I think you’re pretty tough. How would you have gotten through everything you have if you weren’t?” I lifted my head and tried to see through his sunglasses. “And I also think you’re good-looking.”
He cupped my chin in his hand. “It doesn’t bother you that I’ve been in prison for fifteen years?”
It bothers me but not in the way you think. It bothers me that you had to go through that.”
Another huge cry arose from the crowd, boat horns began to blow. The cheering was deafening. I turned to look and the flags at the end of the pole were gone.
Somebody won,” I said.
And we missed it.”
He slipped one arm around my waist and lifted me closer to him..... Depraved Heart





Thursday, June 23, 2016

It's Christmas in Summer! #DomesticGoddess

It may be heating up outside but you'll think it's Christmas when you see this Giveaway!

In addition to being a writer, I am also, as you know, an avid knitter. When it is cold and wintery here in Gloucester, there's nothing I love more than curling up with an audio book and some knitting. Two winters ago, inspired by the Outlander series, I started knitting cowls, shrugs, and hoods out of fluffy yarns that either mimicked the look of real fur or brazenly defied it. The problem is, I went a little nuts and before I knew it I had a shopping bag full of beautiful handknits! Everyone told me I should sell them. I looked on Etsy and faux fur cowls and hoods like mine were selling for anywhere from $30 to $70! Then I had the idea to give them away to my readers. So starting today I have designed a giveaway that anyone can enter. Prizes will be awarded every other week until I run out of things to give away. For details and to enter go to the Oh! So Luxurious Giveaway page on this blog. You can enter as often as you like--the more you play, the better your chances are to win.

~~~~Prize Details~~~~

All of the prizes offered are my own work. I am not the most perfect knitter in the world but the fluffiness of these yarns hide a multitude of sins. There may be a few flaws, but I guarantee they will look great regardless. All of the yarns used in these items is acrylic--THESE ARE NOT MADE FROM ANIMAL FUR. Most of the yarn is manufactured by Lion Brand, but a few of them are not. They may be hand-washed in warm (not hot) water. The dimensions given are approximate because most of them are very stretchy so the length and width changes depending on how they are stretched. All of them were knit with lots of love, happy thoughts, and good Karma.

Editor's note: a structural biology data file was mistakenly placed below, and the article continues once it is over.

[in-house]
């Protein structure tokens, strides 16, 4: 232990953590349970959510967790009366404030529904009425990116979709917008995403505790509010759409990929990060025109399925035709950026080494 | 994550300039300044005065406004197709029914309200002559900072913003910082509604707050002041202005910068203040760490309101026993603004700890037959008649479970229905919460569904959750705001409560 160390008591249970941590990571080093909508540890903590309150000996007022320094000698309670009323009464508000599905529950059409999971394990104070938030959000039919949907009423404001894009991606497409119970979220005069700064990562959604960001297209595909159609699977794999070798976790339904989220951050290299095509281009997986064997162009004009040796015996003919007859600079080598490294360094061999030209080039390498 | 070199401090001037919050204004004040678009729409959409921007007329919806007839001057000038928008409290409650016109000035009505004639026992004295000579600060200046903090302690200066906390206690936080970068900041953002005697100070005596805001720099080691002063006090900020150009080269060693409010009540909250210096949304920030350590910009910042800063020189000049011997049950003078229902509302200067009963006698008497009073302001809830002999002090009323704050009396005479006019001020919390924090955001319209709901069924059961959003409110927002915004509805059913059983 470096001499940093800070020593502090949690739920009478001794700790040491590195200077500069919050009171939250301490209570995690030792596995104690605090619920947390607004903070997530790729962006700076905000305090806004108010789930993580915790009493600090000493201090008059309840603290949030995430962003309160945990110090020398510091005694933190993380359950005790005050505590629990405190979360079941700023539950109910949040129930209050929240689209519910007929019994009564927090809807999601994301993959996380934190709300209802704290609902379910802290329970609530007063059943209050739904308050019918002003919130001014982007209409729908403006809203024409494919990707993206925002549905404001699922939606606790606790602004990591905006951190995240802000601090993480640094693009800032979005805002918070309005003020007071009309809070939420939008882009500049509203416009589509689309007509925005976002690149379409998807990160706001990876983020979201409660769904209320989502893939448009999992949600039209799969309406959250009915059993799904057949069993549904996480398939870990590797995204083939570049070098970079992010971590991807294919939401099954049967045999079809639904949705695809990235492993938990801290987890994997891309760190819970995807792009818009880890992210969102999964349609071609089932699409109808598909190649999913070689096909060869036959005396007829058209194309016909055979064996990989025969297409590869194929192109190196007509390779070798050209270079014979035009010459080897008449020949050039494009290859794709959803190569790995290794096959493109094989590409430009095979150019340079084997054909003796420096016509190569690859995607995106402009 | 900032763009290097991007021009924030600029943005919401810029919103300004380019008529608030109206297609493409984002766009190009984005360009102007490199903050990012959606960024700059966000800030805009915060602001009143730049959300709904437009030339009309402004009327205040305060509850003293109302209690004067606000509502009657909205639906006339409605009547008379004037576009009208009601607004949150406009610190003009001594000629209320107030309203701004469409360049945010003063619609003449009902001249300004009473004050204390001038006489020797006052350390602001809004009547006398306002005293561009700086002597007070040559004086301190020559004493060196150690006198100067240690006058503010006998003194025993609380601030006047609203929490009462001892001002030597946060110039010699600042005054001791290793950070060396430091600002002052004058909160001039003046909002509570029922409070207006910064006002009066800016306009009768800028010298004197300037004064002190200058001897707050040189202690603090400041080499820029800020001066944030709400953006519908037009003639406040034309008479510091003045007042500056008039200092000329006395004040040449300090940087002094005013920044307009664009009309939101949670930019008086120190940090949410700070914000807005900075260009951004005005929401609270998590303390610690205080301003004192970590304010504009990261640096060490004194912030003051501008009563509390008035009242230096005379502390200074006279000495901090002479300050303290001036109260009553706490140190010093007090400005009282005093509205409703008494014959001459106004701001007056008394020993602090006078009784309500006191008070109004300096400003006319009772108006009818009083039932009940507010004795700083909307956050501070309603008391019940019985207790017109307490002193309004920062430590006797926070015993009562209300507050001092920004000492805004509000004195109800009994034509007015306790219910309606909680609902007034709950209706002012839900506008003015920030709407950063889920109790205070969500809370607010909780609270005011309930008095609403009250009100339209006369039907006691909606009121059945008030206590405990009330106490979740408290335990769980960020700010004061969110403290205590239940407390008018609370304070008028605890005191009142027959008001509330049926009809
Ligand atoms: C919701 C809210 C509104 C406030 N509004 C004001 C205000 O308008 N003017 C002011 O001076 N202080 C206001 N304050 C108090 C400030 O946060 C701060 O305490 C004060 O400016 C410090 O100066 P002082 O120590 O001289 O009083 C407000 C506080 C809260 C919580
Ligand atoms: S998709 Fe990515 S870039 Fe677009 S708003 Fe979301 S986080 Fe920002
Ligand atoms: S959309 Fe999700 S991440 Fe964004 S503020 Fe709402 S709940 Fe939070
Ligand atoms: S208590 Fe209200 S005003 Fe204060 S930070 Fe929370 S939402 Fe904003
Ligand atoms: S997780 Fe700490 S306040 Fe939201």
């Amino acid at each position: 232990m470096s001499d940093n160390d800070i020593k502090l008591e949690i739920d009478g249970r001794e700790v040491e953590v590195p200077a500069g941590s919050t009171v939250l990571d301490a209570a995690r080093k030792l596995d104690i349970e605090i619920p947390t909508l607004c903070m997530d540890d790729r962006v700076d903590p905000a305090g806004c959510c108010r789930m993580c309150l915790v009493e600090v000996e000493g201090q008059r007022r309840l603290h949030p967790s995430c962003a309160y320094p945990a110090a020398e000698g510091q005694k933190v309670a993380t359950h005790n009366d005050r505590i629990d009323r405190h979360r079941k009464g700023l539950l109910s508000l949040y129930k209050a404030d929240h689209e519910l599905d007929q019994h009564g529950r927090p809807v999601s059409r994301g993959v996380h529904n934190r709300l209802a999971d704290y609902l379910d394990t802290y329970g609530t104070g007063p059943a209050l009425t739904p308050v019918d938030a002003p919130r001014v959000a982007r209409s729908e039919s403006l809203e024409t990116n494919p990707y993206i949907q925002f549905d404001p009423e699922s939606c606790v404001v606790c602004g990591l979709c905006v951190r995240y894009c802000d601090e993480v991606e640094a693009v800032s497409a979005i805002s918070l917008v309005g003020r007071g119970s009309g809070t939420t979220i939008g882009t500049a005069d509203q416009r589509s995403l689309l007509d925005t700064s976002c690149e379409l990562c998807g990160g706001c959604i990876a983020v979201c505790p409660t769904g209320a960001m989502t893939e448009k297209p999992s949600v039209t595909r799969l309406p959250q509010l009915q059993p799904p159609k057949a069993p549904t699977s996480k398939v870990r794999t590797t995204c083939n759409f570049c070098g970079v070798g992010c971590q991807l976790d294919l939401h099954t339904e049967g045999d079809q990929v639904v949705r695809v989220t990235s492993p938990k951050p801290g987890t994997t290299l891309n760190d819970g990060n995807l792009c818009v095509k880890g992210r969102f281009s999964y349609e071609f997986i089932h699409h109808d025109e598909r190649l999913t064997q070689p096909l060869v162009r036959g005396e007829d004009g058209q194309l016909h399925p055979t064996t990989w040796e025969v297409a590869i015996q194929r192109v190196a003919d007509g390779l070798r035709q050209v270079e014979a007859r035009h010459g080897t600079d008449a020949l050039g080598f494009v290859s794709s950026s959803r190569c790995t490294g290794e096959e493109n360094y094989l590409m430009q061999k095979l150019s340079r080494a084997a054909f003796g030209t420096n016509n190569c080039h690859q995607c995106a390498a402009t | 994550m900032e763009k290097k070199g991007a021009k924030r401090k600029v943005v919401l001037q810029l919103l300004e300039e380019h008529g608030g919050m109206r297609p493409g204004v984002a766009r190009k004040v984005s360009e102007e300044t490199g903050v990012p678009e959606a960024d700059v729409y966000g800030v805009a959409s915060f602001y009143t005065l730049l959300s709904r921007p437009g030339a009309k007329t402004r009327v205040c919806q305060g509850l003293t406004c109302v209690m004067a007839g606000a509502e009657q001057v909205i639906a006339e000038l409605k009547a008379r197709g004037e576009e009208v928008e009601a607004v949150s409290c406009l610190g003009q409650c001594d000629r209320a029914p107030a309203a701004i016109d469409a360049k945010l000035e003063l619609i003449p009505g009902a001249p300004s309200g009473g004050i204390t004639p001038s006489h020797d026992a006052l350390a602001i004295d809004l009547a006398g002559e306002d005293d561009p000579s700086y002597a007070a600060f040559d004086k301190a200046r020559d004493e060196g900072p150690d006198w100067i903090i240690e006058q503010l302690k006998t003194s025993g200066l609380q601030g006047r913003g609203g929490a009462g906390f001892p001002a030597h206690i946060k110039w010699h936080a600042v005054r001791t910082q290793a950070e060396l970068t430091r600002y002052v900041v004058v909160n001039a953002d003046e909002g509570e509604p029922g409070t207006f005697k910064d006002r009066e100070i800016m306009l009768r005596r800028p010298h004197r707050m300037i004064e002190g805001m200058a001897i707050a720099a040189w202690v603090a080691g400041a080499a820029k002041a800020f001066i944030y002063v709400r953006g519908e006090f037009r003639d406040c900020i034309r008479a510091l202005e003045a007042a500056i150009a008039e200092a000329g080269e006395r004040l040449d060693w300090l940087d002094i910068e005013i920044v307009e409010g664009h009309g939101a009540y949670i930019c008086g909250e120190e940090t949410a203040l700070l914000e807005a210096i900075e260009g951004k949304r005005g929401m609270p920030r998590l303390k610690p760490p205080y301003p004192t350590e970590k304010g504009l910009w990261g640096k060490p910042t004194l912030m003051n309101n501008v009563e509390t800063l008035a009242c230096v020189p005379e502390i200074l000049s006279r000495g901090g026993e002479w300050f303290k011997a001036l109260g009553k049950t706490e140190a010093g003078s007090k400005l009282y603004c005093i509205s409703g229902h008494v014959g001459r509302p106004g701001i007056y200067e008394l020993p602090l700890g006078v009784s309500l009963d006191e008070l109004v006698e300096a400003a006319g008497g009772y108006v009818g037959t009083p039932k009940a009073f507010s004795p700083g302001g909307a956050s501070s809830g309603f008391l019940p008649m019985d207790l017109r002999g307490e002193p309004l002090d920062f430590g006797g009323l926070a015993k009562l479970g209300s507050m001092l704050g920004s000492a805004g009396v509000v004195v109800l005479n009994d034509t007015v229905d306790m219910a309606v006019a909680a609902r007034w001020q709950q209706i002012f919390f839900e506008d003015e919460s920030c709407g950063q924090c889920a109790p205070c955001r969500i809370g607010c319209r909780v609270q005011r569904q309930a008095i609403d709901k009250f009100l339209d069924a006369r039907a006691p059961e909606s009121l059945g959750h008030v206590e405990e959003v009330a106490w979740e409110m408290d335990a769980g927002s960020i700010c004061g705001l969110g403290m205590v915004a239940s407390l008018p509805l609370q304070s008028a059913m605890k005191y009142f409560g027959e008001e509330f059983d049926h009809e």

#1 - Blue Jean Cowl 
7" deep x 13" wide (approx. 26" circumference)
Very lightweight and fluffy. Looks great with blue jeans. 
Can be worn as a cowl of pulled up over the head.


#2 - Wild Wolf Neck Warmer
7" deep x 11" wide (approx. 22" circumference)
Smaller but very lush with a soft hand. Designed as a neck warmer 
but could double as a headband/earwarmer.


#3 - Flamboyant Flamingo Cowl
12" deep x 12" wide (approx. 24" circumference)

Very lightweight and fluffy in a brilliant Flamingo Pink, somewhere 
between orange and pink. Makes a luxurious cowl or hood.


Tuesday, June 21, 2016

Out of the Shadows #BookLove

For fans of my CRAZY OLD LADY books you can get a ‪#‎FREE‬, never before published short story along with 8 other stories in this new anthology. Just go to my author web site, sign up for my newsletter (I promise I don't send one out very often), then follow the instructions. If you are already on my mailing list and want a copy, let me know. It is available in MOBI (Kindle), EPUB (most ereaders), or PDF (everything else.) Just let me know. www.kathleenvalentine.com 

What Is The Group Noun for Crazy Old Ladies?
(A Beacon Hill Chronicles Short Story)

by Kathleen Valentine
I was coming out of the gym in South Boston when my cell phone rang. The display read Madame DeFarge's Knitting Basket, which surprised me because I didn't think Calista DeFarge had my cell number.
Vivienne Lang,” I said.
Baldy, is that you?”
It was Calista all right. Not only did I recognize her familiar husky voice, but she's the only person I know who calls me “Baldy.” I'm not actually bald, I just keep my hair very short for convenience's sake. I work out a lot. And I fight. Long hair gets in the way.